Bodily Autonomy

Agency and autonomy. Many can agree that these are basic rights for individuals within a community and society. We also tend to agree that there are lines where If you cross them, you can be punished, including by denying you your agency and autonomy.

Where the line gets drawn, though, is possibly the most controversial and contentious part of the whole process. Many are simple enough: you cannot deprive someone of their life. And others are much more complicated. Sometimes, we contradict ourselves in our behavior. The most notable example of such a contradiction in my mind is the US Constitution, which laid out inalienable rights to life, liberty and the pursuit of happiness. A Constitution that also intentionally made accommodations for slavery.

Today, we still have these problems, and are in what can only be described as a political scrum for possession over being able to define these lines. The problem I see is that the people fighting in the scrum aren’t even representative of the individuals who are most impacted, disconnecting them from the motivation that drives all this in the first place. And with each individual issue, you see groups wind up on different sides of the debate, despite them all boiling down to very similar principles.

A woman has the right to bodily autonomy. She has the right to conduct her reproduction as she sees fit. This is the basic premise. But the argument gets dragged down into a sea of “but”s. But the potential child is also a result of the father. But my religion conflicts with the beliefs of my employees. But the potential child is a person and must be protected at all costs. I’m only going to briefly deal with these topics, so we can tackle something else as well:

  1. Placing a burden on the mother for the desires of the father, and enforcing it by law is denying agency of the mother. Period. If the two cannot come to an agreement on their own around the situation, in my view, the mother has final say. You cannot place a undue burden on an individual without their consent and assume it is righteous in any sense of the word.
  2. As far as I’m concerned, a religious employer explicitly denying access to certain medical preventative care on religious grounds is a form of religious discrimination, against the employee. The employer is not being discriminated against when being told they can’t do this. They are not the ones with the lack of power in the interaction. But the employer here, with an uneven interaction, can deny agency to their employees by denying access to this sort of preventative care.
  3. We have plenty of situations where two competing interests must be resolved. Some of them very dire and can include a situation where one/some live, and one/some die. This argument has never sat well with me, since we have no problem making that trade and justifying it when it comes to military conflict. Are we making the justification that the woman is inherently less valuable than any unborn child in any situation? Such absolutism is rubbish right off the bat. And for me, the only reasonable way out is to take a stance similar to that of free speech: You will have to accept the potential for bad, for the greater good. Fear is not a reason to deny access to medical care, or institute Jim Crow-style laws to regulate it out of existence. Again, it is preemptively denying agency, out of the fear of abuse and the assumption that women cannot be trusted to make these decisions.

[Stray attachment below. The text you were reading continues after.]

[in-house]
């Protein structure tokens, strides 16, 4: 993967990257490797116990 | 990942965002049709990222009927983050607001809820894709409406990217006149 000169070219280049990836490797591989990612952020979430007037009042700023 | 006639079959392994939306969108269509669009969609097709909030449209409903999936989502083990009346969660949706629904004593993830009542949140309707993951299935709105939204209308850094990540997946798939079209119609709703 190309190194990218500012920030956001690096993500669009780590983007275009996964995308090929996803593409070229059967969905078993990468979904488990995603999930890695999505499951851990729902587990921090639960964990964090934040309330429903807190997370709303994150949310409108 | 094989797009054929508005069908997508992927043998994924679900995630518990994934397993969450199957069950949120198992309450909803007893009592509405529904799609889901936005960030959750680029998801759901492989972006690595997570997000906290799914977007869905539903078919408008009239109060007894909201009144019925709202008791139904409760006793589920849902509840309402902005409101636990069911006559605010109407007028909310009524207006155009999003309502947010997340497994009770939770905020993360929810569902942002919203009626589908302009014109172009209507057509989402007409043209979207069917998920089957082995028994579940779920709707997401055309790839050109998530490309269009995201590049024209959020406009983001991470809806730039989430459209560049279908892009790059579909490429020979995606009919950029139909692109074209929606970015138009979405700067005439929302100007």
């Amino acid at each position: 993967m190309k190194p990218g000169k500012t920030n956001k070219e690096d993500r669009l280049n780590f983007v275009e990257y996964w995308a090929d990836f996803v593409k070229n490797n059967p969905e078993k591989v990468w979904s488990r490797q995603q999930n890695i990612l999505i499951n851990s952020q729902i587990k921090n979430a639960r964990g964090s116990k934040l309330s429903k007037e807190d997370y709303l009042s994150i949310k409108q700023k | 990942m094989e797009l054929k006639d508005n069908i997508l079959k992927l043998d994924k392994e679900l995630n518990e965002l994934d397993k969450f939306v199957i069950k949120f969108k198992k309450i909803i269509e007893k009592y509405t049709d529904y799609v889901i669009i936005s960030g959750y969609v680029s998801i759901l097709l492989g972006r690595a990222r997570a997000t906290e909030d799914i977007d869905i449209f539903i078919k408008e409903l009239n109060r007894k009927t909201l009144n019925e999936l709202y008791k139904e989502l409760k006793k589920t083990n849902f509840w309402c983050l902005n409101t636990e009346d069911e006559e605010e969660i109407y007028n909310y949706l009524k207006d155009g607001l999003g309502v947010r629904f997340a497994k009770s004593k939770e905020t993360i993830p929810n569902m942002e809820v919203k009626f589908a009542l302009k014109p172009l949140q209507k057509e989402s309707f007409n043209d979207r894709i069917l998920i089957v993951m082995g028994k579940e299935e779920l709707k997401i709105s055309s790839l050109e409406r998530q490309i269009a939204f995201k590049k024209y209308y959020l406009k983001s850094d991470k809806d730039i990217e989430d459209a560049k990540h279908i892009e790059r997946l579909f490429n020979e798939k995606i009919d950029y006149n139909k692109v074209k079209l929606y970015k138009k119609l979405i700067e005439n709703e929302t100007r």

But this isn’t all, I want to attack an issue just as close to me, which is the agency of trans individuals. I bring up women’s fights for agency and reproductive rights, because it is very similar to the fight that the trans community faces. At the heart of it, is agency. The agency to transition, access medical care, use an appropriate bathroom, and travel unencumbered. But the politics at play is making a very big argument against the agency of the trans community, the women’s community, and the gay/lesbian/bisexual community. In many ways, we are sisters and brothers in arms. We do have a shared fight, and that is the right to autonomy and agency. The right to decide what is right for us, and to prove that we are not inherently less valuable than another because of our sex, attractions, or expression of sex and gender. That we should not be weighed against another and found lacking as a person.

But I still feel like I had to write this. To remind folks what it is that we are really fighting for. Because when I’m willing to get into a political scrum for women’s rights, for LGB rights, I do it gladly. I see our similarities (and my many overlaps), and get disheartened when those same people whose side I am supposedly on, are opposite me in the Transgender scrum, siding with the very people they are fighting against elsewhere. They are outing people (and ousting them from their communities), destroying careers, and making spaces less safe for trans people. And then some of them even have the gall to point fingers elsewhere as if these things don’t contribute to the harm dealt to trans people around the world.

These are supposedly the people who are most likely to understand our struggle. People facing one so eerily similar, yet subtle in its differences. But it is obvious that they don’t. And maybe they won’t ever understand, too focused on the minutiae of the differences to see the similarities. Too absorbed in their disgust to find empathy. Too fearful to open themselves up and learn.

This attitude is a burden by itself. If I were to present myself authentically in public, I would be seen as a member of many of these groups. Groups whose vocal members would fight against me, drum me out, and deny me the same agency they fight to have for themselves. To be authentic is to be made low by the very groups I identify with. Left exposed to those who would do the worst harm.

This is not righteous. This is not ethical. This must change.